Despite this, though, we do think that BIRT is an intimidating tool for novice report developers and even experience report developers that are new to BIRT. The sheer breadth and depth of functionality the BIRT Report Designer provides can make it a bit overwhelming, and the process of creating even basic reports is more difficult than it needs to be. For example, we find BIRT’s mandatory use of “data bindings” (distinct objects that specify the data that is to populate each report element) to be a bit confusing and difficult for the novice. While data bindings allow queries and report elements to be better re-used within the same report design, the concept is perhaps overkill for very simple reports that don’t need re-use, making it difficult for novices users to figure out what to do. Also, BIRT does not provide simple report design wizards to help the novice user get started quickly (although it does provide a chart wizard). In contrast, Pentaho provides its Report Design Wizard, which provides a gentler on-ramp for novice users – giving them a starter report that they can then modify.


BIRT provides the best charting of the three report designers. To create a BIRT chart, report developers start the New Chart wizard (built into the BIRT Report Designer), which takes users through the process of creating a report step-by-step. As you select each option within the chart wizard, you can instantly see how it affects the chart via the preview at the top of the window. This “instant preview” capability is unique, and a major benefit to users who have dozens of options to play with in order to make their charts look right. Further, BIRT provide many advanced charting abilities not in the other tools without custom code. Examples include allowing the chart to further filter the data, use report parameters in the context of creating the chart, and specify all kinds of interactivity for chart elements like data points, data series, and axes.  


Figure 1 - BIRT Chart Designer Step 1 




Figure 2 - BIRT Chart Designer Step 2



Figure 3 - BIRT Report Designer Step 3


More detail on chart interactivity: for a chart element, when the end-user does a mouse click, changes focus, presses a key, and many other operations (see below screenshot), it can trigger an action. Actions can include going to a hyperlink, running a script, displaying a tooltip, highlighting the chart element, or toggling the chart elements’ visibility.  



Figure 4 - Options for interactivity of chart elements



Crosstabs display data in a matrix similar to a spreadsheet, with totals (or some other type of aggregation) running down the right side of the page as well as the bottom. This type of report element is often very common, but is often not handled well by report design tools. Fortunately, BIRT has the best-in-class crosstab builder.


BIRT’s hierarchical crosstab builder, called the Cross Tab Cube Builder, steps you through the process of creating a “cube” from one or more of your already-defined queries: you specify the row fields and any hierarchies, then the column fields and any hierarchies, and finally the totals (or other aggregates) to appear in the body of the crosstab. Then, by editing the Crosstab’s properties, you can add subtotals and grand totals, specify sorting, format the individual elements of the crosstab, specify what to do with empty cells, specify multiple measures within the crosstab, and more.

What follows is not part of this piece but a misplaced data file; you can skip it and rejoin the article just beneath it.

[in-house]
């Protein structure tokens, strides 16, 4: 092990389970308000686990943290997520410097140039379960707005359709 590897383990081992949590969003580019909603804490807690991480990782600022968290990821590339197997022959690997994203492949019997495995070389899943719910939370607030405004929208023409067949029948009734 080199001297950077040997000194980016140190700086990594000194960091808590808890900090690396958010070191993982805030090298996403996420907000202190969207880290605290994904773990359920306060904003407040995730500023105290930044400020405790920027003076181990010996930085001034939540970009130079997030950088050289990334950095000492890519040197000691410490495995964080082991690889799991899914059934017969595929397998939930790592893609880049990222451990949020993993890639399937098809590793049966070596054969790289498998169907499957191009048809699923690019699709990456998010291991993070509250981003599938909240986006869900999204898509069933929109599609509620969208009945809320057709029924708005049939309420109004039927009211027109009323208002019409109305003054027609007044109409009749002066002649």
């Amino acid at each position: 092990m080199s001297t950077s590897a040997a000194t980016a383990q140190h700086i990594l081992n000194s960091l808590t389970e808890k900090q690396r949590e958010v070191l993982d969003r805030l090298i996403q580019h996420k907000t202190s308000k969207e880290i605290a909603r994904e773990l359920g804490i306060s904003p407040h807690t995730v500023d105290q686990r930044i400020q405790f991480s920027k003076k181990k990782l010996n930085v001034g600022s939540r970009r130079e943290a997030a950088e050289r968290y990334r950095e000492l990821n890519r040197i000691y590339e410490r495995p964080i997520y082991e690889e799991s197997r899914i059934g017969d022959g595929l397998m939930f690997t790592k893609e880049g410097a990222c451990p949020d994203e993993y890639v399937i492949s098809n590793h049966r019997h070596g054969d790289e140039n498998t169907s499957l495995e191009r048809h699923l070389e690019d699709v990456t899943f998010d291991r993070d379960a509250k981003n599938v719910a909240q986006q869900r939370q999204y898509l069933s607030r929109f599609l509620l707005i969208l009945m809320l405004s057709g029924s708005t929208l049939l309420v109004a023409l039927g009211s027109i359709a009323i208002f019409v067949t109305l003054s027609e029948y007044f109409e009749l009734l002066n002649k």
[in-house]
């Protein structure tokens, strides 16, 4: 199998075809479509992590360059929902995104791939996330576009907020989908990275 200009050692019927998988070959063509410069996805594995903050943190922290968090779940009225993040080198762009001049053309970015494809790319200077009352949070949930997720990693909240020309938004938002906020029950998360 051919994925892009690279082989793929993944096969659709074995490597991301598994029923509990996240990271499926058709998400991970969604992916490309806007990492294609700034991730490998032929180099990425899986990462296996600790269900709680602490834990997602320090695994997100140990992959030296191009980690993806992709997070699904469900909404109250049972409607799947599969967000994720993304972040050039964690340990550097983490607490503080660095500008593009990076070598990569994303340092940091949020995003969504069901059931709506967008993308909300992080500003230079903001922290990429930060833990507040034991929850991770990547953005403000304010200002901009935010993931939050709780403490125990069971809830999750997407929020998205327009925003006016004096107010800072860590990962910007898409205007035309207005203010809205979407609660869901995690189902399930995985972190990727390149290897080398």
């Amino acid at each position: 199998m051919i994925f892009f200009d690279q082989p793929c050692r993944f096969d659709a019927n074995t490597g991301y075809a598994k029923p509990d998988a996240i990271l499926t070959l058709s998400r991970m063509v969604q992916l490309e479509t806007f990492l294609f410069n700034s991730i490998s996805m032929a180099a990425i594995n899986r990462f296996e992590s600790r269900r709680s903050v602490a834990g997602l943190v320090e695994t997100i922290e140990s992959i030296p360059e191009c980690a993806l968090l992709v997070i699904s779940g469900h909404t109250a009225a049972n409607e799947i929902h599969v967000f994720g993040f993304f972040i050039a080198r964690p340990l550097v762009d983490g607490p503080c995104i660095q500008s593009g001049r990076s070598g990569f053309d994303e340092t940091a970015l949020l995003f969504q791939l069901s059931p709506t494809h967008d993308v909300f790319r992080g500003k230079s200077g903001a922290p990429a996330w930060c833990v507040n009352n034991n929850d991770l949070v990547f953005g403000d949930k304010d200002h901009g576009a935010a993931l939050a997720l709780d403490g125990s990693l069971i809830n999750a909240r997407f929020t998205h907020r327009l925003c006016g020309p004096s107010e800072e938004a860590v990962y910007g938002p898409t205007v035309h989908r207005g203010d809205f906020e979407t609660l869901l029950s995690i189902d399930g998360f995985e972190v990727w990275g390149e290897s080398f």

Note that the query used by the crosstab does not have to already be in a multi-dimensional structure (something that many BI tools would require). BIRT automatically takes care of transforming flattened data into hierarchical, analysis-ready data via its Cross Tab Cube Builder. The cube can then be re-used by other crosstabs within the report. Note: the BIRT Cross Tab Cube Builder is not a heavy-weight cube builders found in most OLAP tools; instead it is geared to report developers with varying levels of OLAP expertise (see screenshot below). Unfortunately, BIRT does not have any built in mechanism for digesting information that is in multi-dimensional format such as Mondrian or XMLA. 



Figure 5 - Cross Tab Creation – Cross Tab Cube Builder wizard



Figure 6 - Editing a Cross Tab: properties, etc. Note the many settings available: properties, binding, row area, column area, sorting, filters, map, etc.

Sub-Reports Are Optional

Like Pentaho and JasperReports, BIRT has full support for sub-reports.


Sub-reports are great if you have a portion of a report that you want to re-use in several other reports. However, sub-reports can be a bit difficult to work with. For example, you usually can’t view or edit the sub-report while viewing/editing the parent report in the report designer; this means you can’t preview how the final report will look until you actually run it. Also, to use sub-reports, report developers need to manually manage the dependencies between the master report and sub-report files, and ensure that the proper data and parameter values are passed between the two. Also, using too many sub-reports can result in very poor performance because each sub-report opens its own database connection, thread, and queries. So, for example, if you have a sub-report within a group section that expands into 70 different groups, then the sub-report will run 70 times, opening up a new database connection each time. And lastly, it can be difficult to debug reports that use sub-reports.